EXCLUSIVE: MP: We need to plug the protection gap

The number of consumers in the UK living without financial protection is growing and the Government now needs to review what it can do to stop it so that we can safeguard our borrowers.

There is a growing loan protection gap in the UK and it is something we need to address urgently.

A significant number of vulnerable consumers continue to experience the damaging effects of excessive debt on their work, health and family life, with little or no safety net to fall back on.

Given that the squeeze on real incomes continues at a time of increasing consumer expenditure, the problem is likely to intensify – particularly for those on the bottom half of the income scale.

A 2013 study carried out by the University of Birmingham on financial inclusion showed that the real value of wages in 2012 had fallen back to 2003 levels.

In this year’s ‘Green Budget’, the Institute for Fiscal Studies confirmed that living standards have declined over the past five years, and the Office for Budget Responsibility, the Government’s own independent forecaster, confirmed in its recent budget report that living standards will not recover to 2008 levels until 2018.

The PPI mis-selling scandal has led to a collapse in trust and confidence in protection products – it is the biggest financial services scandal ever and it has affected every major bank.


PPI is seen as toxic and such policies have been withdrawn from the market by all but the very small, bespoke, specialist providers.

Due to this, and the lack of competition in the market, payment protection insurance has increased in cost and expensive income protection policies are an unwelcome additional cost for borrowers.

In 2013, CUNA Mutual carried out a UK-wide survey into financial insecurity in more than 2,000 households.

Its findings were stark: two out of three were concerned about losing their job; six out of 10 were anxious about their financial affairs; 20% would find themselves in financial difficulties within a month of losing their job and 44% claimed they were cutting back on heating, with 59% on food, just to make ends meet.

Other surveys confirm that the number of borrowers safeguarding new loans or income has collapsed to less than 1%.

Taking all those changes into account, the Treasury should conduct an immediate review of the state of consumer protection and choose a plan of action to close the protection gap.


The Government must show leadership on this and be open to new ways of protecting borrowers.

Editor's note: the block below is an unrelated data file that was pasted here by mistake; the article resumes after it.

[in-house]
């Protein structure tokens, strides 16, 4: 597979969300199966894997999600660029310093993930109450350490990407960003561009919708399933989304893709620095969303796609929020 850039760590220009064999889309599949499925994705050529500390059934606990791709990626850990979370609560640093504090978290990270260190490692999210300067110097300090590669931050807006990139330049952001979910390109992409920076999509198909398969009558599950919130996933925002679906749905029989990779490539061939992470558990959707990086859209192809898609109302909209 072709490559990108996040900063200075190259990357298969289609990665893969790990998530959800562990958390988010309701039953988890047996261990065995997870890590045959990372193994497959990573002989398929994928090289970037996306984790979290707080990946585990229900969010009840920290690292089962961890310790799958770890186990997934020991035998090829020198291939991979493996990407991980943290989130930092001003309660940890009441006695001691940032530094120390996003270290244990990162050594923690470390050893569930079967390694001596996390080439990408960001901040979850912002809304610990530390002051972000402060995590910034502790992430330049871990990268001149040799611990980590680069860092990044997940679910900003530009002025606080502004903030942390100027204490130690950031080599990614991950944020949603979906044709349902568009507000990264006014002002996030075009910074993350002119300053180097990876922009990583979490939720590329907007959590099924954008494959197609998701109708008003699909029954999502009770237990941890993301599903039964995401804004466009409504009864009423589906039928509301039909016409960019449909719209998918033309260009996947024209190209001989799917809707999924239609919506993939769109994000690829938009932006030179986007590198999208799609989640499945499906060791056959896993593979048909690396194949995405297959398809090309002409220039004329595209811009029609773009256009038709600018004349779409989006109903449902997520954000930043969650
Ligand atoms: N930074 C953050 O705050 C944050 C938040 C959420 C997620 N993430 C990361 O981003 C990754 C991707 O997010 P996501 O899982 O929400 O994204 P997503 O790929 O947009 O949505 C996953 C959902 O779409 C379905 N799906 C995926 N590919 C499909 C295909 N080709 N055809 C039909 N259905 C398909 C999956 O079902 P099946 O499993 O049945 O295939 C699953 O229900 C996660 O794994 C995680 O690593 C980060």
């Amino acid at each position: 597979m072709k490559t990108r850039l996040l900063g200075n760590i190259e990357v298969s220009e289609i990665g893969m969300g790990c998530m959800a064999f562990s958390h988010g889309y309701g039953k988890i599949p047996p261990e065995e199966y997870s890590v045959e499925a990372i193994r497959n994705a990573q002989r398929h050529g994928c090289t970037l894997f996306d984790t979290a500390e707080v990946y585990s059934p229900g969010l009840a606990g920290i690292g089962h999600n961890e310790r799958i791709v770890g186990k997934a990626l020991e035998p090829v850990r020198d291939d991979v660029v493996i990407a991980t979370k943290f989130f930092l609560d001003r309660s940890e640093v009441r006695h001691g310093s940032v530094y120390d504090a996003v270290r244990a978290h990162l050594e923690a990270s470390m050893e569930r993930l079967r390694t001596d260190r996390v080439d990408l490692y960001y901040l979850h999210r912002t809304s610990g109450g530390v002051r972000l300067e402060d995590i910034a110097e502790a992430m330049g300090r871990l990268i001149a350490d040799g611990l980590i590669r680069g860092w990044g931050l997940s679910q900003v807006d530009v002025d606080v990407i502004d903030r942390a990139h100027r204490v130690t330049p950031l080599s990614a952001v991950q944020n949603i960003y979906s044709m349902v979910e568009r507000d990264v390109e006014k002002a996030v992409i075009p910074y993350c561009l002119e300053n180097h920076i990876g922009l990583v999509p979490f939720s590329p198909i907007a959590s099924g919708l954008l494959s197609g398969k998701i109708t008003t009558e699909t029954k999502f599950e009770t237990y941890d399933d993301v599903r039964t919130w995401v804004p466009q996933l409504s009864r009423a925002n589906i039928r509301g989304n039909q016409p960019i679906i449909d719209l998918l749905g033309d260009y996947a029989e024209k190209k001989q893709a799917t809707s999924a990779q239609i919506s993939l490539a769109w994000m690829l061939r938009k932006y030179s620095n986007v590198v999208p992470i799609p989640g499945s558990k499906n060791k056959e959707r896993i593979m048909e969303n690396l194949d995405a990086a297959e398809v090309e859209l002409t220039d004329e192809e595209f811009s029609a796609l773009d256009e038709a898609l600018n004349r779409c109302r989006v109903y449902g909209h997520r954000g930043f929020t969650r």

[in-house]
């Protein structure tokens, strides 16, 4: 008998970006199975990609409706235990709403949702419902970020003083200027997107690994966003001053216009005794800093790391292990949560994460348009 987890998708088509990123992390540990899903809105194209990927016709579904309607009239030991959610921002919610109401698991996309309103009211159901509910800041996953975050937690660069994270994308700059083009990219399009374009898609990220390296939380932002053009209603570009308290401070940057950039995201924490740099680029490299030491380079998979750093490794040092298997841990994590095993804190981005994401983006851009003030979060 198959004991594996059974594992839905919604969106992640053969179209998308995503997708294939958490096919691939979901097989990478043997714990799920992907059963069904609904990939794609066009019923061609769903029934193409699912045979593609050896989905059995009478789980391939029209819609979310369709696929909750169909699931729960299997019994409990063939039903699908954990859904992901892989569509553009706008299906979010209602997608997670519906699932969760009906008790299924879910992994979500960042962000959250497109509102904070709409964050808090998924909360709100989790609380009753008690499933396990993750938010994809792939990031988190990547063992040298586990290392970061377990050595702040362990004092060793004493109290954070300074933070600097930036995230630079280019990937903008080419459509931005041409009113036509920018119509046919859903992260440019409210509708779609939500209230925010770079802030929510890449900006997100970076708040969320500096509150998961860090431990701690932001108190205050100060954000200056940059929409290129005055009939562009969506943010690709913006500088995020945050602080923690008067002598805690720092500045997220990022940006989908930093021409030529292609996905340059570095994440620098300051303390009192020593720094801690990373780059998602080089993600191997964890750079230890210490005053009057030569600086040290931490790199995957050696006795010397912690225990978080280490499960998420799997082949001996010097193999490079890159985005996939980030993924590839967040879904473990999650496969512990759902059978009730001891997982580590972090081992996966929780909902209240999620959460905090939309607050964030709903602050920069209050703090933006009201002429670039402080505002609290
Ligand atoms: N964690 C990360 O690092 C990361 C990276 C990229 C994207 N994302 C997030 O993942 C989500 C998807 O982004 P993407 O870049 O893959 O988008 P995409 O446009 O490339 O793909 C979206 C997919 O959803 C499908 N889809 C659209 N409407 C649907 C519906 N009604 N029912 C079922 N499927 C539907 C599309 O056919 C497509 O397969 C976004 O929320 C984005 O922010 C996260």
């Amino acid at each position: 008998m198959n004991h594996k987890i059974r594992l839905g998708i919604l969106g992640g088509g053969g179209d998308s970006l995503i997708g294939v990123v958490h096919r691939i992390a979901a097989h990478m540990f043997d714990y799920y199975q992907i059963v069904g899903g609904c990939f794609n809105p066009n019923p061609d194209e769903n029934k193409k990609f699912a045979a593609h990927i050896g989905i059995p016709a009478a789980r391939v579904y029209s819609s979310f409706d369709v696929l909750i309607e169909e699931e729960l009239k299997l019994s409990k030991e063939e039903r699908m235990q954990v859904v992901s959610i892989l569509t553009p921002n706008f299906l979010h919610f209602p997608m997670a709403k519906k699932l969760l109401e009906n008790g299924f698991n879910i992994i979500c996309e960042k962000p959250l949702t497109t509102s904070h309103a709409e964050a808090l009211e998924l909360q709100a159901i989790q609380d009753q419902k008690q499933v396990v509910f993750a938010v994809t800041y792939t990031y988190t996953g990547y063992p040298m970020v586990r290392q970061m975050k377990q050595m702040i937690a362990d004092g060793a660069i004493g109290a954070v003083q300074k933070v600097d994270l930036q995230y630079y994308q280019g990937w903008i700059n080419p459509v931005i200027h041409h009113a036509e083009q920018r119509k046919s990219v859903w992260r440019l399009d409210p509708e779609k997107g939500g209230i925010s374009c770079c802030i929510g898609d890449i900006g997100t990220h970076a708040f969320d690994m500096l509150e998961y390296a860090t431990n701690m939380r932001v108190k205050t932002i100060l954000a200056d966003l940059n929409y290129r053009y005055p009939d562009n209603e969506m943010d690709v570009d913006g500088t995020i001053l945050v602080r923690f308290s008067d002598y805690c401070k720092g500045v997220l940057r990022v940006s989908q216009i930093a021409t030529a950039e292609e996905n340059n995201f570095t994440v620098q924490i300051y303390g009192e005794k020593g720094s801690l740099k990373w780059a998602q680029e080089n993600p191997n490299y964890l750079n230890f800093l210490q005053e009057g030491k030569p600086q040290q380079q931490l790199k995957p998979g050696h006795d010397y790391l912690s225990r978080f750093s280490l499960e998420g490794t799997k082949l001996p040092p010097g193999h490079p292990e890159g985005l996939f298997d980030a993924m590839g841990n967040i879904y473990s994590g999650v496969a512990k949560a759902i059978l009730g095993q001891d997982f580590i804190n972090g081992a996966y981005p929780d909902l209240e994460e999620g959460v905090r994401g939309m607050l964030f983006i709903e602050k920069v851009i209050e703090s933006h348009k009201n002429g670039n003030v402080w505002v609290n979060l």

With traditional income protection policy tarnished, what new models of loan protection can fill the gap?

Guidance was provided some time ago by the Financial Services Authority on a suite of transparent, fair and affordable lending policies, but it had little impact on the market.

However, this is not just about protection, it is about trust – and ensuring consumers feel supported by a transparent and ethical financial system.

In a recent survey, 70% of all respondents said they do not trust the banking and financial services sector. Loan protection can act as a form of stimulus to get lending going again.


This brings me to the debt waiver system, which is relatively new to the UK but already running with a number of credit unions.

It has a long and successful track record since the 1930s in North America and was introduced at the height of the Great Depression to help try to restore confidence among the public in lending.

In 2013, the think-tank ResPublica recommended that the regulator fast-track the debt waiver and other similar products but nothing much seems to have happened.

The debt waiver system means the lender taking out the insurance and it becomes a feature of the loan – at no additional cost – providing coverage for accident and sickness.

In my view, that is a very good deal for the consumer.

If, as research from CUNA Mutual shows, 95% of mortgages are currently sold to customers without any insurance, there are far too many customers exposed to risk.


The challenge is for the Government, the financial services industry and indeed all stakeholders to recognise the dramatic impact that the mis-selling of PPI has had on the market for protection policies; to quantify the loan protection gap and, most importantly, to challenge the industry – all those lenders out there – to take the necessary action to tackle the gap.

The three Credit Unions running with debt waiver already, and successfully, are Plane Saver Credit Union, Clockwise Credit Union and Scottish Police Credit Union, and CUNA Mutual are the first to offer it.

Debt waiver is something which is different; something everyone can have confidence in and it is truly tried and tested.

We cannot just sit back and let all protection initiatives be tarred with the same brush due to the shadow of the PPI scandal, because there are initiatives out there which will genuinely help the most vulnerable members of society.

The relationship between the Treasury and regulators is extremely important, and further action can, and must, be taken to get the industry to live up to its responsibilities and give customers not just a responsibly delivered loan, but protection for that loan should things go wrong.